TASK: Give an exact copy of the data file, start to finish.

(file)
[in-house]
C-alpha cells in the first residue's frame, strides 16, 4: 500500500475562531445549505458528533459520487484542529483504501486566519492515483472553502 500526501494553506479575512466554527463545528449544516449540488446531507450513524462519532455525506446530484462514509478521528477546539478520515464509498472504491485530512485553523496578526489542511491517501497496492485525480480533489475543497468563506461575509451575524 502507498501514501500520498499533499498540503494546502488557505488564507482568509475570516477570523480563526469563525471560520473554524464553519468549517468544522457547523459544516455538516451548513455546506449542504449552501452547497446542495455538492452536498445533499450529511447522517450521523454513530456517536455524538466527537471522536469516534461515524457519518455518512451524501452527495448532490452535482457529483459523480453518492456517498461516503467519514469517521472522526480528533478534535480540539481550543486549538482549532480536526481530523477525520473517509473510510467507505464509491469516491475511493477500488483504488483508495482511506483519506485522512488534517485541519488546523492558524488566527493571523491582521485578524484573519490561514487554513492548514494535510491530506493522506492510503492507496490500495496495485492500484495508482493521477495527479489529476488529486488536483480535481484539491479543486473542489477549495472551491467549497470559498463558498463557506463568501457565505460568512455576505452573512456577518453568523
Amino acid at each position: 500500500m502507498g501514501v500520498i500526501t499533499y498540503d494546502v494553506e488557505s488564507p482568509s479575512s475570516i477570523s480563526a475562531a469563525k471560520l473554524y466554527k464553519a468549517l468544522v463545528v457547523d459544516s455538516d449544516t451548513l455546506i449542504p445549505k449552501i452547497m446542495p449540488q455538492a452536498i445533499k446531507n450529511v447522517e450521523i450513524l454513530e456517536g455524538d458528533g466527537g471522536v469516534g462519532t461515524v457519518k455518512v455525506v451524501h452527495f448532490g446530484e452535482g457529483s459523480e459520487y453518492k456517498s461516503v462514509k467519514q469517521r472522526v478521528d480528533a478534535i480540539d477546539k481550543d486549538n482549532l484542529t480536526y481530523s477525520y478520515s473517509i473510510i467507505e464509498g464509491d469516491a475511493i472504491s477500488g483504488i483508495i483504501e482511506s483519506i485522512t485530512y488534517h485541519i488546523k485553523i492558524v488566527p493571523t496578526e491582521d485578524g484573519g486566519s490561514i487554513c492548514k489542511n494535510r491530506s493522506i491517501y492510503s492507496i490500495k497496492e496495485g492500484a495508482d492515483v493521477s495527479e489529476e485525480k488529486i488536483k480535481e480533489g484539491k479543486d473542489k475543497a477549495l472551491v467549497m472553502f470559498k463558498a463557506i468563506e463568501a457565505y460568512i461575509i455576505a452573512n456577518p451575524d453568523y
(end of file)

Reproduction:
[in-house]
C-alpha cells in the first residue's frame, strides 16, 4: 500500500475562531445549505458528533459520487484542529483504501486566519492515483472553502 500526501494553506479575512466554527463545528449544516449540488446531507450513524462519532455525506446530484462514509478521528477546539478520515464509498472504491485530512485553523496578526489542511491517501497496492485525480480533489475543497468563506461575509451575524 502507498501514501500520498499533499498540503494546502488557505488564507482568509475570516477570523480563526469563525471560520473554524464553519468549517468544522457547523459544516455538516451548513455546506449542504449552501452547497446542495455538492452536498445533499450529511447522517450521523454513530456517536455524538466527537471522536469516534461515524457519518455518512451524501452527495448532490452535482457529483459523480453518492456517498461516503467519514469517521472522526480528533478534535480540539481550543486549538482549532480536526481530523477525520473517509473510510467507505464509491469516491475511493477500488483504488483508495482511506483519506485522512488534517485541519488546523492558524488566527493571523491582521485578524484573519490561514487554513492548514494535510491530506493522506492510503492507496490500495496495485492500484495508482493521477495527479489529476488529486488536483480535481484539491479543486473542489477549495472551491467549497470559498463558498463557506463568501457565505460568512455576505452573512456577518453568523
Amino acid at each position: 500500500m502507498g501514501v500520498i500526501t499533499y498540503d494546502v494553506e488557505s488564507p482568509s479575512s475570516i477570523s480563526a475562531a469563525k471560520l473554524y466554527k464553519a468549517l468544522v463545528v457547523d459544516s455538516d449544516t451548513l455546506i449542504p445549505k449552501i452547497m446542495p449540488q455538492a452536498i445533499k446531507n450529511v447522517e450521523i450513524l454513530e456517536g455524538d458528533g466527537g471522536v469516534g462519532t461515524v457519518k455518512v455525506v451524501h452527495f448532490g446530484e452535482g457529483s459523480e459520487y453518492k456517498s461516503v462514509k467519514q469517521r472522526v478521528d480528533a478534535i480540539d477546539k481550543d486549538n482549532l484542529t480536526y481530523s477525520y478520515s473517509i473510510i467507505e464509498g464509491d469516491a475511493i472504491s477500488g483504488i483508495i483504501e482511506s483519506i485522512t485530512y488534517h485541519i488546523k485553523i492558524v488566527p493571523t496578526e491582521d485578524g484573519g486566519s490561514i487554513c492548514k489542511n494535510r491530506s493522506i491517501y492510503s492507496i490500495k497496492e496495485g492500484a495508482d492515483v493521477s495527479e489529476e485525480k488529486i488536483k480535481e480533489g484539491k479543486d473542489k475543497a477549495l472551491v467549497m472553502f470559498k463558498a463557506i468563506e463568501a457565505y460568512i461575509i455576505a452573512n456577518p451575524d453568523y